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Syngenta uniquely placed to deliver varieties well suited to Australian market

Syngenta sweet corn variet GSS7877, pictured in Stanton, Minesota

It’s often said that the United States offers a crystal ball when it comes to the kind of varieties that could make their way down under in seasons to come.

The adoption of new watermelon, zucchini and sweet corn varieties here comes as no accident, as the Australian and US arms of Syngenta work closely on the development of varieties that suit both local growing conditions and market demands.

“With respect to our New Product Introductions (NPI’s) we have the benefit of a close relationship with the US,” said Syngenta Product Development Specialist – Cucurbits and LSV, Leith Plevey.

“Australian growers can have a lot of confidence in the varieties we bring here, even in the early stages of introduction, as we’re able to build on those US experiences in trial work here.”

Leith said the Syngenta Global Centre for Cucurbits Excellence in Woodland, California, was home to leading watermelon, rockmelon and zucchini breeders, working on new material to trial over the coming seasons.

“While the Woodland and Davis areas east of San Francisco are well tenanted by global seeds companies, few compare Syngenta and the scale of our investment in recent years,” he said

“With over 100 hectares of farmland available, as well a first-class laboratory and seed processing facilities, our customers benefit from being aligned with one of the few seed companies still actively investing in breeding seedless watermelon and rockmelon specifically for the Australian market.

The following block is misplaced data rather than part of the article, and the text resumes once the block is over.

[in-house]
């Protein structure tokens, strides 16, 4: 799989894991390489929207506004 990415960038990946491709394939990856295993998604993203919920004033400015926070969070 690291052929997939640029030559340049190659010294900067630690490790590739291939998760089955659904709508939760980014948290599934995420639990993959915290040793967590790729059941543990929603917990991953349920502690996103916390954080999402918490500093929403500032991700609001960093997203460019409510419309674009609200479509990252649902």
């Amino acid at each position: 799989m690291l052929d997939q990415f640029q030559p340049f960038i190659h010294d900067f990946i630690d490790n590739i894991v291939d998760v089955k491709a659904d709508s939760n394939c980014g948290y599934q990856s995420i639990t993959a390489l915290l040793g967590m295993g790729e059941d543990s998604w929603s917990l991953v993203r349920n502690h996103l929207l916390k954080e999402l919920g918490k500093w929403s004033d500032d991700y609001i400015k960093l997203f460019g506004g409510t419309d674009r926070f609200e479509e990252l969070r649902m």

“Without this Australian focus we would not have access to the varieties needed to meet local requirements, such an olive-green rind in seedless watermelon, and cool-season rockmelons for the northern winter window.”

New Syngenta medium-sized seedless watermelon WDL6401, currently in trial in Australia.

Leith said the US business is trialing some exciting new watermelon and rockmelon material. This includes new seedless watermelon varieties to complement the Syngenta ANZ portfolio.

“There’s going to be some really interesting developments in rockmelon too, which we will be able to share soon, that are sure to grab some attention as we start to introduce trials into Australia,” he said.

“Some of these we have just started to trial and we’ll continue to build on over summer.

“Our zucchini breeder has also done some great work to validate new industry-leading levels of virus resistance, which will certainly be valued by our growers here.”

Woodland, CA: Syngenta grows its position in rockmelon,

In terms of corn there’s no bigger market in the world than the US. Syngenta’s primary breeding facility for Processing Sweetcorn, and the North American Syngenta Seedcare Institute, are in Stanton, Minnesota, deep in the US corn belt. Additionally, there’s a second trial site located just to the east in Wisconsin.

Sharing some insights from a recent visit to these facilities, Leith said there was much for the Australian market to look forward to.

The Syngenta Yield Accelerator is a mini processing plant recently built onsite at the Syngenta Sweetcorn Breeding Station.

“Together these two states produce the majority of the US’s processed (frozen and canned) sweetcorn and green beans, so the focus of this visit was to see new processing material and build experience with some of the NPI’s planned for the next twelve months,” he said.

“The variety GSS3951 has rapidly ascended to become one of the top processing variety in the US, alongside Syngenta’s OVERLAND, in just two seasons, and is planned for launch in ANZ in 2019.”

With Leith working as closely as he does with the US business, his insights are often sought after.

“Many of our local customers like to travel to the US themselves, and we’re always happy to host or arrange visits to share that learning process,” he said.